• loss of all cognitive abilities;

Senile dementia is dementia that develops in old age as the final pathological involution of the body, arising from progressive diffuse atrophy of brain structures. The people know this disease as senile dementia, senile dementia, senile dementia. This pathology is an urgent problem of psychiatry, since it affects about 3-5% of people over 60 years of age and 20% of 80-year-old patients. We will talk about how senile dementia manifests itself, what are the principles of its diagnosis and treatment in our article.

The development mechanism (i.e. pathogenesis) of involutional mental disorders is quite complicated. The primary link is a change in the work of the structures of the hypothalamus, especially those that regulate the metabolic and endocrine functions of the body, in particular the pituitary gland. As a result of hormonal imbalance, the functioning of many organs of the body is disrupted, in addition, it negatively affects the cortex and subcortical structures, making them vulnerable to many external factors that do not pose a danger to a healthy person. That is, minimal psycho-traumatization, domestic stresses lead to a breakdown of higher nervous activity in predisposed individuals.

Gradually, the neurons responsible for mental, mental activity and social adaptation die: the patient loses his memory, learning ability, cannot think logically, he loses interest in others and life, in the later stages even the ability to self-service is lost.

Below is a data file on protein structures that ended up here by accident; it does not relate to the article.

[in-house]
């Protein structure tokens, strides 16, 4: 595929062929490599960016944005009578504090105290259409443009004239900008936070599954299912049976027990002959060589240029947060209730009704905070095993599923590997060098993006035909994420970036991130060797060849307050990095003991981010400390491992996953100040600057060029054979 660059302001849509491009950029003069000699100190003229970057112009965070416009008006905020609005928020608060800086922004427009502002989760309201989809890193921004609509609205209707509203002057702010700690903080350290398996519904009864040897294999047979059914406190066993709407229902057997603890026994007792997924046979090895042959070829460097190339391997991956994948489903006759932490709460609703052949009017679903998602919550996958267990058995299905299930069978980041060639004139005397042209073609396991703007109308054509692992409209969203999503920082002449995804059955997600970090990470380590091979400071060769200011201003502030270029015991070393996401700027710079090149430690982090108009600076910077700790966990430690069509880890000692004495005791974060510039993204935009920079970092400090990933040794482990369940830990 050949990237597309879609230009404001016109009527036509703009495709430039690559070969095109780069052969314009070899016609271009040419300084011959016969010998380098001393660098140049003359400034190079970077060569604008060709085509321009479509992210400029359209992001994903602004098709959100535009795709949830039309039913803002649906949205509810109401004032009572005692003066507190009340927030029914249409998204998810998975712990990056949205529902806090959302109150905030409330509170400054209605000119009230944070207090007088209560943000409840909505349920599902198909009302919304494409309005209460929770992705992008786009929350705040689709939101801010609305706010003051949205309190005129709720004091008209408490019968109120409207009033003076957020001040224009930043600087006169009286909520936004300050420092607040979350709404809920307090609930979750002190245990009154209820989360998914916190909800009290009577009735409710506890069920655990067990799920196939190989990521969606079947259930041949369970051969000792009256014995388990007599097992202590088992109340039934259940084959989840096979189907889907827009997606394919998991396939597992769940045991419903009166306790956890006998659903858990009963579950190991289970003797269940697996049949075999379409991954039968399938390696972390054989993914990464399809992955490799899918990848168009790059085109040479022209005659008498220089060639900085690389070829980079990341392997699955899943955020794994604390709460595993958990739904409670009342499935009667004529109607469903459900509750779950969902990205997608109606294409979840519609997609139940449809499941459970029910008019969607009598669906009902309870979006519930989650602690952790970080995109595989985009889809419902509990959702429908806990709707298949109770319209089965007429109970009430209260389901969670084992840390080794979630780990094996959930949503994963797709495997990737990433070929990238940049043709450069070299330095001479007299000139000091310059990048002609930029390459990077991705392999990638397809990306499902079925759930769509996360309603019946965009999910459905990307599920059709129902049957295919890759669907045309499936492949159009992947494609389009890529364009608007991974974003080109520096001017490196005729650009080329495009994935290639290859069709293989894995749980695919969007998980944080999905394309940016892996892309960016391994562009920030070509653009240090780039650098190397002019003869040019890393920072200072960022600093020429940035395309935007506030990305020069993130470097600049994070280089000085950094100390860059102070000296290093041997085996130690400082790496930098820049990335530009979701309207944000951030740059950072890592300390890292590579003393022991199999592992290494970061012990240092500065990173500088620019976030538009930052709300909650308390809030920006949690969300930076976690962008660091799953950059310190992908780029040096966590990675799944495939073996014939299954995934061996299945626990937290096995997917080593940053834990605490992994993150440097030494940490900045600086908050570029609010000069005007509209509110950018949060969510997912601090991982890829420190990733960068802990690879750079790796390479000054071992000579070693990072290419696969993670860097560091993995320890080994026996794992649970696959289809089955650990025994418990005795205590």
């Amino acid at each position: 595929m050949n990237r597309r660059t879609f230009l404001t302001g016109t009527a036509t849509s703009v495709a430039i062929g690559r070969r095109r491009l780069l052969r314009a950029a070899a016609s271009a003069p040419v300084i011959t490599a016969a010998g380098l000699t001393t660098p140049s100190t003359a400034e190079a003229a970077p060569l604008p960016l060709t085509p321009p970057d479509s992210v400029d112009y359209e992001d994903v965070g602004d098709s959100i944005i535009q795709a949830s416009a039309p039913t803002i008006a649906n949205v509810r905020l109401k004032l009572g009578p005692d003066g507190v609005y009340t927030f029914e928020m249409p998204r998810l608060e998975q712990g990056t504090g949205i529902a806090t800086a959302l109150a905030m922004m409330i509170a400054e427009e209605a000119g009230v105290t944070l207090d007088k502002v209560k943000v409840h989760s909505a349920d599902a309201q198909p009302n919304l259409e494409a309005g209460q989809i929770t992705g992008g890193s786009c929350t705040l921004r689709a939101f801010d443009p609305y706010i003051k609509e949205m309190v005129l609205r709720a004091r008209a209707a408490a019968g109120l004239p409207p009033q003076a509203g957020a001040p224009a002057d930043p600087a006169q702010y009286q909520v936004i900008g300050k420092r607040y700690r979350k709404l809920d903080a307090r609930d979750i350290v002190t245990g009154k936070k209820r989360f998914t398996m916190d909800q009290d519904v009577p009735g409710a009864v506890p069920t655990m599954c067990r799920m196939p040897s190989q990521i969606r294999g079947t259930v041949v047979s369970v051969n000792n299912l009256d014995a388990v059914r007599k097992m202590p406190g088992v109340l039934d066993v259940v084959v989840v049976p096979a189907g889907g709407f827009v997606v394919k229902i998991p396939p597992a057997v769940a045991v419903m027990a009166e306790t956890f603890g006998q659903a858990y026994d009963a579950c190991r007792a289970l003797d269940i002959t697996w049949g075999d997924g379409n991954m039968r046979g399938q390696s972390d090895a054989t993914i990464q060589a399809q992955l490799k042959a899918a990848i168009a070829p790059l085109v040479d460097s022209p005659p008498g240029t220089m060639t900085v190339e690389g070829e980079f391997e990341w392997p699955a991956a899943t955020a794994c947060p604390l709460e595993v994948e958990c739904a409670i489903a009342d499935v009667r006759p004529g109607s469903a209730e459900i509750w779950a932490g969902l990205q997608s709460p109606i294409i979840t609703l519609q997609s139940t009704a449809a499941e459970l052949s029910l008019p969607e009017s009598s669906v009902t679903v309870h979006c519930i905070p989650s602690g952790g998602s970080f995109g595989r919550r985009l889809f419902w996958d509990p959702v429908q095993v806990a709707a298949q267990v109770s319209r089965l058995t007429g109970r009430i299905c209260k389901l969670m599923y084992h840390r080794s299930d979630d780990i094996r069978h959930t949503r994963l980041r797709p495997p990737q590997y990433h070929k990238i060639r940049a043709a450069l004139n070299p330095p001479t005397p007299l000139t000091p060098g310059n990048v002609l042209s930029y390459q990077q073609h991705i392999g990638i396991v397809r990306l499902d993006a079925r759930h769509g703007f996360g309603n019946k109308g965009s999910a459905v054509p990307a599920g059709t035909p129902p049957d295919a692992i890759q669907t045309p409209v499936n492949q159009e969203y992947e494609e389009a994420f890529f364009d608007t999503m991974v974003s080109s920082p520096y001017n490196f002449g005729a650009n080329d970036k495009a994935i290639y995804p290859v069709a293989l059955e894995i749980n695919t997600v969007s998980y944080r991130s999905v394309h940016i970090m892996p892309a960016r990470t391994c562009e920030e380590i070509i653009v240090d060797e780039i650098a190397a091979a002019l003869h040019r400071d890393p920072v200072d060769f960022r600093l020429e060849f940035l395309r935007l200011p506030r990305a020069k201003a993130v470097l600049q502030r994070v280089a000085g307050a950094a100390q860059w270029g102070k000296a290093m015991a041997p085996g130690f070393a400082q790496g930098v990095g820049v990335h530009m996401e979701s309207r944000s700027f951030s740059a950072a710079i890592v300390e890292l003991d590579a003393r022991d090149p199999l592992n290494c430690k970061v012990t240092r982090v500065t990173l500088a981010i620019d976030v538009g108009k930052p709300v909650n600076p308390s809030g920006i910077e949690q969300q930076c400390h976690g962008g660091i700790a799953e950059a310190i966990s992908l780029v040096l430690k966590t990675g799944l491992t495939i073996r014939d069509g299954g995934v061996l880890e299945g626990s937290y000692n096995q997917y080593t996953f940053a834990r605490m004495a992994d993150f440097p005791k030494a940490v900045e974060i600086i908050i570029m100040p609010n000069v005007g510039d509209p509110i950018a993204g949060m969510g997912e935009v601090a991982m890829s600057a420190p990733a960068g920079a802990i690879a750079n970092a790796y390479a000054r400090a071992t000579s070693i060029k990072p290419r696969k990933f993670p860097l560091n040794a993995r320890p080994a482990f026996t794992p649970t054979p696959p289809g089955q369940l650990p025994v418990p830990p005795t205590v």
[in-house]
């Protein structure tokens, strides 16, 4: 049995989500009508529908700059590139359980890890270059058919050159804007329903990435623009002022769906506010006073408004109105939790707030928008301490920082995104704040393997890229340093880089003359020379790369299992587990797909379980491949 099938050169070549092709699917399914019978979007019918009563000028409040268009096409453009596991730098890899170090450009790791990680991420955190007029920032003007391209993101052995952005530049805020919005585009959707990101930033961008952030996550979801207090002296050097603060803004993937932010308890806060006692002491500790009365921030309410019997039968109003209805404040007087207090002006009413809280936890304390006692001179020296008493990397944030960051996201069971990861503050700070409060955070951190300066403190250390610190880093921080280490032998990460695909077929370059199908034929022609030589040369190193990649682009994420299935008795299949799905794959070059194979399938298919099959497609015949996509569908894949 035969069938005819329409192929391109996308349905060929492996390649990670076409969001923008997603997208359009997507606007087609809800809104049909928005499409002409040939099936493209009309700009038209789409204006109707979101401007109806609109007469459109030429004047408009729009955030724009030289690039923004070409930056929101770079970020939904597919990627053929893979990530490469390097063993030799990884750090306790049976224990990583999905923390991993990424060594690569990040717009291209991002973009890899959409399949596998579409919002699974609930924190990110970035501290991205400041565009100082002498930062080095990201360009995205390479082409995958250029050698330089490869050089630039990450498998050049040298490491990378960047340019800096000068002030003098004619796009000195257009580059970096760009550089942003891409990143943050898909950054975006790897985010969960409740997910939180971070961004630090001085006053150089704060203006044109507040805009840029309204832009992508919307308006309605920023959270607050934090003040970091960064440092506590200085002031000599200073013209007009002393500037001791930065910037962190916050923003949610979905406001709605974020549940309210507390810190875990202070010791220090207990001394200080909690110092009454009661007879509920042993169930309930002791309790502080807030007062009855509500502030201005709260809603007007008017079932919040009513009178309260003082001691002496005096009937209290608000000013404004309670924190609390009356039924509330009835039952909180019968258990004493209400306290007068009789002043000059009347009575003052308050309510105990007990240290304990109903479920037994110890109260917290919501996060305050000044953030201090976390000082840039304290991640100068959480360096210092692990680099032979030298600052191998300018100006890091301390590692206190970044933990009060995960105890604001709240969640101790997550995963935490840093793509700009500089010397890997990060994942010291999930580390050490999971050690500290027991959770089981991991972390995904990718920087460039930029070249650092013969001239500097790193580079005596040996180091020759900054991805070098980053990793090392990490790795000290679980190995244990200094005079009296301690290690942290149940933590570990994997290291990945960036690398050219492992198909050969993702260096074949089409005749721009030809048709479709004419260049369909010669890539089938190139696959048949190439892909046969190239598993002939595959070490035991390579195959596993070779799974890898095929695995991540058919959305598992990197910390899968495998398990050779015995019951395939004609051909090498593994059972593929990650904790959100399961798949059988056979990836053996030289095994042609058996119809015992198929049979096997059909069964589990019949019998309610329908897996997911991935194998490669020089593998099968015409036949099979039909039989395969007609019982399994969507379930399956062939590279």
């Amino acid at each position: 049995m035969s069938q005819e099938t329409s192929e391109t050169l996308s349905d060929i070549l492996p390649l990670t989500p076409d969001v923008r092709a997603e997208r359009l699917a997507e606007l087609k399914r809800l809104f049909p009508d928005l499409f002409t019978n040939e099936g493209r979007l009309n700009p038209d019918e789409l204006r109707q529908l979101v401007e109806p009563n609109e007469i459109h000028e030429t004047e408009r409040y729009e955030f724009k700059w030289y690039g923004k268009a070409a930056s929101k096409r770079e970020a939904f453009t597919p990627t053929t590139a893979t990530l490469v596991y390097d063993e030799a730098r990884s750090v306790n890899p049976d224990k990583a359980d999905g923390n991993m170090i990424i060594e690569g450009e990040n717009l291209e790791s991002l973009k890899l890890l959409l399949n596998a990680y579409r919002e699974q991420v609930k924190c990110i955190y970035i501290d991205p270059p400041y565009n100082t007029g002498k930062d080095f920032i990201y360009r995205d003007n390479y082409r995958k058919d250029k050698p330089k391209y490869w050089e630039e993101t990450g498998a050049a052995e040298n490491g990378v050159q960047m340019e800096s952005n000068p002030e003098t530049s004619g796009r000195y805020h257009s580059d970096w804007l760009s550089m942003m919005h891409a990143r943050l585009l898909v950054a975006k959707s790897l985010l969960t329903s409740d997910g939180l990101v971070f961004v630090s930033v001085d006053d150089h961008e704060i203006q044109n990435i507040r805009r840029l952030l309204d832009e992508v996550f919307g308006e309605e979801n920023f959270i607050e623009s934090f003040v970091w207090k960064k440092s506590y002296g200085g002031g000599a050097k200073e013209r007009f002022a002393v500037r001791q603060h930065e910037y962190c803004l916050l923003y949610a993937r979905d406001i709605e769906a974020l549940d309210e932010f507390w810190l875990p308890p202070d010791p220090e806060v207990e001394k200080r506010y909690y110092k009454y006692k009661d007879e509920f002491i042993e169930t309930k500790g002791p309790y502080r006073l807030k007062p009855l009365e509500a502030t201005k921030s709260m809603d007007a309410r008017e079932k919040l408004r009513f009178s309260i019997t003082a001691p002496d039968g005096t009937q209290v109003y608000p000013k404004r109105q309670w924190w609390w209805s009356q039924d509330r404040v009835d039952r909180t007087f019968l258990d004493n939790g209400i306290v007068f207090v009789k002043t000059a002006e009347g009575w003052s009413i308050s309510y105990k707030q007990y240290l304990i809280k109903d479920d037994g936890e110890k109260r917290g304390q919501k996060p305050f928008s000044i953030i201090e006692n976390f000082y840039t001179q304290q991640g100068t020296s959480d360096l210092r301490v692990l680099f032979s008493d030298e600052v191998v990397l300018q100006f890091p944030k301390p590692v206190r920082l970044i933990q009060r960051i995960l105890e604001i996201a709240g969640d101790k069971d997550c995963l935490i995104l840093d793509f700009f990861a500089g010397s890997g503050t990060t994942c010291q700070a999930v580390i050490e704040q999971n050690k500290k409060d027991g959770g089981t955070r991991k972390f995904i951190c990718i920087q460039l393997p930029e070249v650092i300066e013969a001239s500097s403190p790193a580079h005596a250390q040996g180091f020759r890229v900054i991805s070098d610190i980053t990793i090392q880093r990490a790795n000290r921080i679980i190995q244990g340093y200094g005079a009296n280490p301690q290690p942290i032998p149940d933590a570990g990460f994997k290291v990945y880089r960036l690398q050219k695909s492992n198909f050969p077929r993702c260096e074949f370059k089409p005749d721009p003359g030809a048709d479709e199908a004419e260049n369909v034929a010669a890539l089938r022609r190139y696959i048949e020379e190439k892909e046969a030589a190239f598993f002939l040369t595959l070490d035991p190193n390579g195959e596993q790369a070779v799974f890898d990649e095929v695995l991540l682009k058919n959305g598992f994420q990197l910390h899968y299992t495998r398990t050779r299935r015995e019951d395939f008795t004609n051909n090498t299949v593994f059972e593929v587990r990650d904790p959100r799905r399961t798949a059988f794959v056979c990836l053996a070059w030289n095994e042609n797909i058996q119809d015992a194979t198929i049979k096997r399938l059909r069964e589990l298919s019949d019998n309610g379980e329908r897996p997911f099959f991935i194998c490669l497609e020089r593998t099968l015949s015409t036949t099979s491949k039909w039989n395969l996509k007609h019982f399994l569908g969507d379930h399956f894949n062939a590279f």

Morphologically, with senile dementia due to atrophy, the volume and mass of the brain decrease. Furrows and ventricles expand, the convolutions are sharpened, and the configuration of the brain regions and the proportions between them are preserved, that is, atrophy is uniform.

Neurons are reduced in size, compressed, but their contours remain the same. The nerve processes die and are replaced by connective tissue (sclerosis), stick together.

Typical for senile dementia are multiple foci of round necrosis, in the center represented by a brown homogeneous mass, and on the periphery – by threads. These are the so-called foci of desolation and senile drusen.

Depending on how severe the symptoms of the disease are, in its course there are 3 stages:

  • initial (the patient’s intelligence is reduced, however, the ability to self-criticize is preserved; the patient is able to serve himself independently);
  • moderate (a person’s intellectual abilities are reduced, elementary skills to use household appliances surrounding him (a stove, an iron, door locks, etc.) are reduced — a patient can inadvertently harm himself and his home, but cannot cook for himself; at this stage, the patient is very undesirable leave unattended, but caring for it is not very difficult yet, since the person is still capable of self-care and personal hygiene skills are preserved);
  • severe dementia (the patient loses the ability to perform basic actions, cannot serve himself, does not recognize relatives; needs round-the-clock care).

Dementia patients often suffer from insomnia.

As a rule, the first signs of this pathology occur at the age of 65-78 years, and for 1 sick man there are 2-3 sick women. The onset of the disease is almost imperceptible, but it is steadily progressing up to complete dementia.